Marc Marquez admitted there were limited conclusions to draw from the first day of MotoGP free practice at Aragon, which saw both premier class sessions take place in mixed conditions.

24-year old Marquez also went on to explain one of the reasons behind his surge up the championship table since a disastrous outing at the French Grand Prix; namely the change in Michelin’s front tyre casing at Mugello, and the gradual adaption of his set-up to suit its character.

The current championship leader's recent run of sensational form showed no signs of abating on Friday morning, when he was close to half a second faster than the field. He was no less competitive in FP2, as Marquez led the majority of the afternoon session, before a series of late improvements pushed him down the order to fourth.

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And while the Catalan was appreciative of the chance to ride around the Motorland Aragon venue - his favourite track no less -, he stopped short of drawing any meaningful conclusions from the day’s final time sheets.

“Today honestly, yeah of course was important to ride, to get the feeling with the bike, but difficult to take conclusions or information because it looks like tomorrow and Sunday will be dry,” he said.

“So it was a day to get the feeling but also minimise the risk level. We ride the bike, just try to get the feeling and don't push to the limit because in the end it looks like tomorrow will be dry.”

Could the fact Marquez rates this circuit among his very favourites – not to mention his previous track record, of winning two of his four MotoGP races here – count in his favour with limited track time on offer before qualifying on Saturday?

“Tomorrow I will tell you,” he joked. “Maybe tomorrow we struggle in the dry. But of course at this circuit normally I felt good in the past. I hope tomorrow is the same, in the dry conditions, but today in the wet since the beginning I felt good. Easy to ride, good confidence.

“So I hope to feel the same tomorrow in the dry but it will be very difficult day, because FP3 will be like qualifying, but at the same time you need to set-up the bike and test the tyres. So it will be a really busy day, but important to prepare for Sunday's race.”

Moving on from Friday’s action, Marquez was pressed on how the introduction of Michelin’s stiffer front tyre casing from Mugello influenced his season.

“Since we change the tyre, the casing, looks like first of all was less crashes during the weekend for all MotoGP riders,” said Marquez. “And of course looks like Ducati did a step. Also we did a step, but we take a little bit more time to understand well. Because when we tried that casing, still we were riding with the same set-up as the first part of the season.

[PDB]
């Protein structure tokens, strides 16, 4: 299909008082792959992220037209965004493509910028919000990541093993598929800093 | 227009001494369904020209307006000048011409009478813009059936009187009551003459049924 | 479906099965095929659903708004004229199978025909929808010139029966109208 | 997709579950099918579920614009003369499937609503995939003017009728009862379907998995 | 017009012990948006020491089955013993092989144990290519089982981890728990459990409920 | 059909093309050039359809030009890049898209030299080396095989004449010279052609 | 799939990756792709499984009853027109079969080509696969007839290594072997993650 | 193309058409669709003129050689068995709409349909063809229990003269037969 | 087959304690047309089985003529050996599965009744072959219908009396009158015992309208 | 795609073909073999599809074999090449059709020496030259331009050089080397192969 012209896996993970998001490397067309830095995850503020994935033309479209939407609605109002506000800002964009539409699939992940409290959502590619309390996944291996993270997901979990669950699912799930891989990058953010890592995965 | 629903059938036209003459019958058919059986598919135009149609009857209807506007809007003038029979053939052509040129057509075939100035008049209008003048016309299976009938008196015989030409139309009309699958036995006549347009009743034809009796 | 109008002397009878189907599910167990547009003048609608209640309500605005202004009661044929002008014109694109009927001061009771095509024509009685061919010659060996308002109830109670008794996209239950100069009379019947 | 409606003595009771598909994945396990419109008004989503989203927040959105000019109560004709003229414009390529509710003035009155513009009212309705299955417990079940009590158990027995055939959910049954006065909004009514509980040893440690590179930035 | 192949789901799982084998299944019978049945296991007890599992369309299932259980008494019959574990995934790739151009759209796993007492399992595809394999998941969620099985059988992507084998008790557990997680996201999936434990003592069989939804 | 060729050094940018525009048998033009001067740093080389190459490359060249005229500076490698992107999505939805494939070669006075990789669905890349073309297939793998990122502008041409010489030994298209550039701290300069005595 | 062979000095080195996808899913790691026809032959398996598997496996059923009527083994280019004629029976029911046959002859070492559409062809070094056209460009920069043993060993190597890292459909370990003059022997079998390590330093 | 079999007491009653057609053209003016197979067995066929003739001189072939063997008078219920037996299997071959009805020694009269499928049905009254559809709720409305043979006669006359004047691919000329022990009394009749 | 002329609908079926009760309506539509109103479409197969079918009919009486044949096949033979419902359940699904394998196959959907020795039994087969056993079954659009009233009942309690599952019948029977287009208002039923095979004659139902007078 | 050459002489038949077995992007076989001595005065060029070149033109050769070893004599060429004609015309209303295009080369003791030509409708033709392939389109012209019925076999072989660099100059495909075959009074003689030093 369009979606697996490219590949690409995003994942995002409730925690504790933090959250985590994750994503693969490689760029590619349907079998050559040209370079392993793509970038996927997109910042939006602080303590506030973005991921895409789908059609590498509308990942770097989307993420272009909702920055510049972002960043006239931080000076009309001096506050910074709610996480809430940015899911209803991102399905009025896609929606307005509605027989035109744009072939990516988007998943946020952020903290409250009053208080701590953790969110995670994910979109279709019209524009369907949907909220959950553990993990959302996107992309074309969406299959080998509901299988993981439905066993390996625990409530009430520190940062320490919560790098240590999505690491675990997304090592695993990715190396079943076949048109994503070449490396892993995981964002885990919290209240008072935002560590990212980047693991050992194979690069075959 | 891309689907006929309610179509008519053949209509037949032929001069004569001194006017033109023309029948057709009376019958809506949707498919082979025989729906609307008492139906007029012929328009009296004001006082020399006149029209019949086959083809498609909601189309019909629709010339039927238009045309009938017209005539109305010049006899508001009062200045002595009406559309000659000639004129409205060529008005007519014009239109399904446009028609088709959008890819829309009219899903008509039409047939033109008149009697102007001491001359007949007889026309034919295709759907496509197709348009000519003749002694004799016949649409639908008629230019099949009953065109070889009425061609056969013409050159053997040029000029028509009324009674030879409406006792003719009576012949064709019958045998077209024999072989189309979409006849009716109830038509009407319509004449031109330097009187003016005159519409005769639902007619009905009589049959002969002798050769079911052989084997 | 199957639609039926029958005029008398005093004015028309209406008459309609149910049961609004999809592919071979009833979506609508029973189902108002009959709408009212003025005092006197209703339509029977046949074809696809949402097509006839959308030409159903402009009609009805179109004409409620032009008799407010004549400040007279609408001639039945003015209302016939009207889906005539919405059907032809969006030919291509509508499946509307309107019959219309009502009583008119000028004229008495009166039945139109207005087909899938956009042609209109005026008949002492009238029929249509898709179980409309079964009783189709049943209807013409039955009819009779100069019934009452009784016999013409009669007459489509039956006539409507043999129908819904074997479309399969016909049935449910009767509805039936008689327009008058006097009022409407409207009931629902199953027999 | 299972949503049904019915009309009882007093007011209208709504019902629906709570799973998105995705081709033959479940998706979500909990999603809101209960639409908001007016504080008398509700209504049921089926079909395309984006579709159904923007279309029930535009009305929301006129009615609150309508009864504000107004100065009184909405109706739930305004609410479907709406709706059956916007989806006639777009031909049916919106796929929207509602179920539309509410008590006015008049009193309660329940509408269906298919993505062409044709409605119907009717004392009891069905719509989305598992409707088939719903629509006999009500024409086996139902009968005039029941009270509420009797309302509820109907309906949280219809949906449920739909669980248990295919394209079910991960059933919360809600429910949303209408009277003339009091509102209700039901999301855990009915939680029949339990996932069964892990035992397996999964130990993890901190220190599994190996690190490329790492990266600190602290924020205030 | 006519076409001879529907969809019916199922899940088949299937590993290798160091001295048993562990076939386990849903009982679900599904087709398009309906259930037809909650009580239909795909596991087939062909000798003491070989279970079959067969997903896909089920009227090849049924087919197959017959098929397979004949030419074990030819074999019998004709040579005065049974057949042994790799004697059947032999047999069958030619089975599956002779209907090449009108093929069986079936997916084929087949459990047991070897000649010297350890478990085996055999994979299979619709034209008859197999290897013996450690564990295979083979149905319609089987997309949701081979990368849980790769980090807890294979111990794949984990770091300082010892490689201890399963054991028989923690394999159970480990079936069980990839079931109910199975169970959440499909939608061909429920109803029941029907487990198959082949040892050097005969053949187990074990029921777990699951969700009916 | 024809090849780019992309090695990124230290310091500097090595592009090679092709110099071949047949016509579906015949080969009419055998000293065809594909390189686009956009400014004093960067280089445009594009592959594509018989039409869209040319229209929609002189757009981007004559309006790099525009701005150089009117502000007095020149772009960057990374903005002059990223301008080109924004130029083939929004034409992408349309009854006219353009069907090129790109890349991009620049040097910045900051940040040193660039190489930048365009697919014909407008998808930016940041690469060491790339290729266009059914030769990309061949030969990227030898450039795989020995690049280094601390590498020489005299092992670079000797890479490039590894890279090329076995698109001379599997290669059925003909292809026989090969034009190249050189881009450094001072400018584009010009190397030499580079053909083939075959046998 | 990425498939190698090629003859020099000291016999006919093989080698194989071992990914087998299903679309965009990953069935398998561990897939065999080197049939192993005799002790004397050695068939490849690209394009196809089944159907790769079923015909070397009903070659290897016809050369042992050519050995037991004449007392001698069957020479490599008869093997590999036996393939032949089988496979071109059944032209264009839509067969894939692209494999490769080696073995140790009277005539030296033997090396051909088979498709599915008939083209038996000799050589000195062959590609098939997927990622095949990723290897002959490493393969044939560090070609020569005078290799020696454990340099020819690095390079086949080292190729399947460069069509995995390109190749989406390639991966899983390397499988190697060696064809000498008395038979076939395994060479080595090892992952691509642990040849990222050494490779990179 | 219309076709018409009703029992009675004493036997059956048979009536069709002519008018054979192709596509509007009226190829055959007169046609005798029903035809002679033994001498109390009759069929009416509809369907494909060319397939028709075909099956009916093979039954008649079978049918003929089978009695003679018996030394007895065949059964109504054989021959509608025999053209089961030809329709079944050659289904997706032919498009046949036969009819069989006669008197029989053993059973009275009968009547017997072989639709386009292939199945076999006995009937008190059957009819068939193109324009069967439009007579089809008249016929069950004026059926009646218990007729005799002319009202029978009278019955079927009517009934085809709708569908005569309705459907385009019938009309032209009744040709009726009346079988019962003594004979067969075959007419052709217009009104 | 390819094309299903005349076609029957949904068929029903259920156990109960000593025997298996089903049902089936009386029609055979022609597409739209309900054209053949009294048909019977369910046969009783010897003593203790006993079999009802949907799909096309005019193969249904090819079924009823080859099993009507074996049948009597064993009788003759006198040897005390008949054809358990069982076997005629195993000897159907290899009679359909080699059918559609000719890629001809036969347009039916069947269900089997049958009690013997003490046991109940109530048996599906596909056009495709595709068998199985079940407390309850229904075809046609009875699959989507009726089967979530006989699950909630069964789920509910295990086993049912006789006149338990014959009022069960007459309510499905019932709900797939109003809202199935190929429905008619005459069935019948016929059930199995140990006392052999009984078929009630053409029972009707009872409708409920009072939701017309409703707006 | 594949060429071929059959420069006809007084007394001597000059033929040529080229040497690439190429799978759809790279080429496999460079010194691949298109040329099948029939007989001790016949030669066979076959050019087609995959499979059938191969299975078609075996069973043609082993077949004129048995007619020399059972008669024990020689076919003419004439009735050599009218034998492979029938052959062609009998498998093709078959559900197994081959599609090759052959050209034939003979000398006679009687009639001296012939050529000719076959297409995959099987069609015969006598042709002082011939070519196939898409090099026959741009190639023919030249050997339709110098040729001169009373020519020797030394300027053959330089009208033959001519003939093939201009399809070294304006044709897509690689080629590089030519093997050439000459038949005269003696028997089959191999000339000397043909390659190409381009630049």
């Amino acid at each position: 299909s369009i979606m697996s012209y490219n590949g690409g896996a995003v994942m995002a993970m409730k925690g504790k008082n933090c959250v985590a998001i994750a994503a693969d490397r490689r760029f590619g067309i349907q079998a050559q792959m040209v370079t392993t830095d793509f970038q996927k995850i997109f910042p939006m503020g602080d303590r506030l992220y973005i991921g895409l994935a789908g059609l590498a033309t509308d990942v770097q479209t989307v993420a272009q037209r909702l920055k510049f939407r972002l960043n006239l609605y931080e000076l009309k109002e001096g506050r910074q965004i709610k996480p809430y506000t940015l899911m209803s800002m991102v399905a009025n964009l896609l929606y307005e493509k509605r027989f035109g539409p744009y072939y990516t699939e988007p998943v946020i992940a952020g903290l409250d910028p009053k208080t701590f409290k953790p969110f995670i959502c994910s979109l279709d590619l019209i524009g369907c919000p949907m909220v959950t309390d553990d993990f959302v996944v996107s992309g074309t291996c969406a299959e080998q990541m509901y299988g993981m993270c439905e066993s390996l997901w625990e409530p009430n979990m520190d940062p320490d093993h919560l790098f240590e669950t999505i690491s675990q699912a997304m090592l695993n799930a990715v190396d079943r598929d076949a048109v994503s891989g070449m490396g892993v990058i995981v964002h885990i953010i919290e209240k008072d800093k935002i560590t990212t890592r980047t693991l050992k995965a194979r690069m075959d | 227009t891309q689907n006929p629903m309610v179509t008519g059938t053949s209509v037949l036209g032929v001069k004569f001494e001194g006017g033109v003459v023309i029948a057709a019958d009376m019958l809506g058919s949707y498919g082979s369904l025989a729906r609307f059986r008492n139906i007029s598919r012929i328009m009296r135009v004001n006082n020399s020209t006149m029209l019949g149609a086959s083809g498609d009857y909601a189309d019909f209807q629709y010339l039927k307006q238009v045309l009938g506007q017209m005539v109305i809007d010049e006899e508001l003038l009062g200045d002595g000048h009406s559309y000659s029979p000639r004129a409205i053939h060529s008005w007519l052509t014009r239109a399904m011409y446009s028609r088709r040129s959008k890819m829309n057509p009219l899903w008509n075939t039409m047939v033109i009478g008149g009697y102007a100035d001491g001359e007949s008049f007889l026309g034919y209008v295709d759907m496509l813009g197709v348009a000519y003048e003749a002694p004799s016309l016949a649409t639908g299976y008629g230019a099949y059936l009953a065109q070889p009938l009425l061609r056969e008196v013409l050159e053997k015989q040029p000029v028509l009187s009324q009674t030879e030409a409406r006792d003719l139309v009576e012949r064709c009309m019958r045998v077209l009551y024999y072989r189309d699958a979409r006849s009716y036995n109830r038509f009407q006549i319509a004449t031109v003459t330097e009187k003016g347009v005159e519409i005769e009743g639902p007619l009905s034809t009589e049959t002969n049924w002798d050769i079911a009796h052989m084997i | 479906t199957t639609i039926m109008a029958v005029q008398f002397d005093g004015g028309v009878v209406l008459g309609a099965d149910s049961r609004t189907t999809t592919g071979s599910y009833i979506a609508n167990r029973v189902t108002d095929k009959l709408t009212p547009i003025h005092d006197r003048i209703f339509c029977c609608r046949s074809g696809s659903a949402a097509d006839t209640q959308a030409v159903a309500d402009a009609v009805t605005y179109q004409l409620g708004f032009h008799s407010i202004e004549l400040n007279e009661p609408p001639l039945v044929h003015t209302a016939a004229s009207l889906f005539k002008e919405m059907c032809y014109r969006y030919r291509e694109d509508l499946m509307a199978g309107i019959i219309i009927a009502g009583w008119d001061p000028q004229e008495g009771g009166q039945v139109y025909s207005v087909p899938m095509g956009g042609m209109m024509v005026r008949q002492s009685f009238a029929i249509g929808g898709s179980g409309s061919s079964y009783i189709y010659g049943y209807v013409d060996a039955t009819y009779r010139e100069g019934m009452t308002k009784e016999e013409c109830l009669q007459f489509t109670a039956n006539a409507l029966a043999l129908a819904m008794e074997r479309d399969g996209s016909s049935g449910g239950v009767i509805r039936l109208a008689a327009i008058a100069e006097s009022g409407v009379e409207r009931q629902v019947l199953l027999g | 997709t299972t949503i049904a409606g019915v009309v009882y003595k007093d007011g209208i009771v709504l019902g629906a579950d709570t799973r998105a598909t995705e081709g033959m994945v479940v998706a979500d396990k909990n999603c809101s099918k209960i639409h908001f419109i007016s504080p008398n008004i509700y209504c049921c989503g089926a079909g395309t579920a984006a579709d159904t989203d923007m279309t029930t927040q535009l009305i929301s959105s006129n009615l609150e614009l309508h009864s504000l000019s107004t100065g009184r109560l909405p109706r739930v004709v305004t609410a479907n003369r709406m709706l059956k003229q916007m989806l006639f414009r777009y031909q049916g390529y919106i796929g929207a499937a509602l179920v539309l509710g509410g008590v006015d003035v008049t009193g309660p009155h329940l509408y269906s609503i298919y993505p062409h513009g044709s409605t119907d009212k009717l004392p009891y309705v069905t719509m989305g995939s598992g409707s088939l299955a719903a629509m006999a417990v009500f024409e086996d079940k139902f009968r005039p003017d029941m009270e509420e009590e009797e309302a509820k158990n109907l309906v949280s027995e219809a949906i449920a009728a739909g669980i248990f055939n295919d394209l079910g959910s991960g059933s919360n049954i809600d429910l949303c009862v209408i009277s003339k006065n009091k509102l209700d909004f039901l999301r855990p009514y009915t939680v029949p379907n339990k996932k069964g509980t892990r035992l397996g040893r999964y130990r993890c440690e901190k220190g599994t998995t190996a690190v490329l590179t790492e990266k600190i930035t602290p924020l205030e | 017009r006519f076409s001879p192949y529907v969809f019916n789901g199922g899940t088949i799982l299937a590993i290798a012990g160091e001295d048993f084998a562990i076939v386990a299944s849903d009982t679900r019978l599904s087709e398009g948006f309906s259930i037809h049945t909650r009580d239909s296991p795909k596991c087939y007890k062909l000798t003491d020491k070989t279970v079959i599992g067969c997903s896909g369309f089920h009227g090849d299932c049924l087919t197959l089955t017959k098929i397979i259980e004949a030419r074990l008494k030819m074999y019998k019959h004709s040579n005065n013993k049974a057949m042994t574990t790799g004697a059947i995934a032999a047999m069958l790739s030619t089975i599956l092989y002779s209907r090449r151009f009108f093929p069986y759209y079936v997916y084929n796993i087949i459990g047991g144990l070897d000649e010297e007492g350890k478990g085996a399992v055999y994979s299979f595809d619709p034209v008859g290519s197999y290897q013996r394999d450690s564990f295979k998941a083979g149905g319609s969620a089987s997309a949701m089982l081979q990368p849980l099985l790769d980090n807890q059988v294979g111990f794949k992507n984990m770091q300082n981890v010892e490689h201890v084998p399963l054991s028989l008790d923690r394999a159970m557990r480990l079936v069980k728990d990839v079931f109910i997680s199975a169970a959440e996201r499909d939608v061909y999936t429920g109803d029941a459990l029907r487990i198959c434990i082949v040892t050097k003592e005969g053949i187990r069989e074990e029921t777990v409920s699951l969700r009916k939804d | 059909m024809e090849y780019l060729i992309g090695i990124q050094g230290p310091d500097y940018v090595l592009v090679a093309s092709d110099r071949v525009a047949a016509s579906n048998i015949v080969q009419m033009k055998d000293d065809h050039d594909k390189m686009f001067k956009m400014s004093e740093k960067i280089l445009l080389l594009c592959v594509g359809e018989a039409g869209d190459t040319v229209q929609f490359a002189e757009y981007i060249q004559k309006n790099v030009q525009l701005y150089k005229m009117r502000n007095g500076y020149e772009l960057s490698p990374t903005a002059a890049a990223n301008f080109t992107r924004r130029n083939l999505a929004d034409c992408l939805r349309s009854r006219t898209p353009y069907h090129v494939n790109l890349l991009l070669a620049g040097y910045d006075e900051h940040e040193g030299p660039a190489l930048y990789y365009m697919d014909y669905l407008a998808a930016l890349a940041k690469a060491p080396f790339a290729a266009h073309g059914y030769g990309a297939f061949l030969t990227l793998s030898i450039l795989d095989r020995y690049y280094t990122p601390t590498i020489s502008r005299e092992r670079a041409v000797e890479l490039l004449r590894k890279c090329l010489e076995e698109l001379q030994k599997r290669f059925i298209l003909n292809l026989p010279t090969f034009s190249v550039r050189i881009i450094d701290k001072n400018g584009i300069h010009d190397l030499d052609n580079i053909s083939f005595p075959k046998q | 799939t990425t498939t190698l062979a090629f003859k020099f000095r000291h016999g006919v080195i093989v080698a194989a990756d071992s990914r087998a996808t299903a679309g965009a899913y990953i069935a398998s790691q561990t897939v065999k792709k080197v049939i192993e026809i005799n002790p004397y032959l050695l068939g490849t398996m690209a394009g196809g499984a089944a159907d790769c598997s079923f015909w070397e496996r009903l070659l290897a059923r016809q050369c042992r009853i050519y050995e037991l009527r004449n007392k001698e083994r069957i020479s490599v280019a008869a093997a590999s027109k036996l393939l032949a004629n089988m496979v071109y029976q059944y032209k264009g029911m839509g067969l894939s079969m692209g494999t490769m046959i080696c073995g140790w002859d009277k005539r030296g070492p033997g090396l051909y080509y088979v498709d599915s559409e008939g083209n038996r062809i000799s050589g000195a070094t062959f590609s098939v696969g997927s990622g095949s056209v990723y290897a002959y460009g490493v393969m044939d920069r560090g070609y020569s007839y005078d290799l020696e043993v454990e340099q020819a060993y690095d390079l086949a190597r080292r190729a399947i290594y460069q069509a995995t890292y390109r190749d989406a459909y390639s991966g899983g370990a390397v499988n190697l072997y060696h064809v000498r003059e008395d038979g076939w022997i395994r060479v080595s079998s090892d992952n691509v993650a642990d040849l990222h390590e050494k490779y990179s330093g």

“Then we started to change, or adapt, during the summer break at the Brno test. Since then we understand a little more and now looks like the situation for us is more clear. Now we arrive at a track and it depends on the corners, depends on the layout. We start to know quicker which will be the quicker.”

Did those changes come from geometry? Marquez was tight-lipped. “Bike balance,” he said. “It's more the bike balance. More than the suspension or geometry. I mean I'm a rider that if the change one spring I don't feel on the bike. I need a big change.”

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MM93 may or may not win the championship this season, but what is undeniable is that he has become a major force to beat when obstacles are thrown into a race weekend mix.  What's even more is that when he gambles during FtF races and intially comes up short with the wrong tire choice or pushes too hard and rides off course, things like that, he still overcomes those obstacles and finds a way to win.

I wouldn't bet against him winning title #6.

@LUVTHERACING: Have to agree with your post. I beleive Marquez is the one you have to beat on any given Sunday, he knows how to win a race, and is becoming smarter as the seasons progress. ( the stalking of the rider leading is a perfect example of that.)

MM is burning the candle at both ends, and on occasion also the middle, and although I dread any accidents, can't help but feel that his 'lucky crash' days may come to an end, with him getting hurt enough to miss races. He has shown the World things that were erstwhile considered impossible to get away with, and even by his own admission is 'pushing over 100% all the time". Still, it's also brought a lot of other riders along in their skills - to even think about challenging him. This sport is incredible - both for the riding capabilities, and the leaps and bounds in technology (in a relatively short few years) The 500 'smokers' were incredible, but I think the 4 strokes have eclipsed all that. Only doubt in my mind is -- how many of todays top riders could actually do what they do - without all the electronic aids? I think KR Jr was the last person to say - "Give me a bike with NO aids, and just let me be the boss of what I do with it" (or words to that effect) Most I ever raced with was 125BHP, back in the late 80's (during the 'big 4's' gentlemans agreement on HP control on production bikes) and even that was difficult to use gainfully, with the tyres we had back then. Almost double that today - and Wow - just plain WOW! Safe weekend to all - please!

MM is the best,Stoner was the best,at one time rossi was the best,rossi best of all time,dont be silly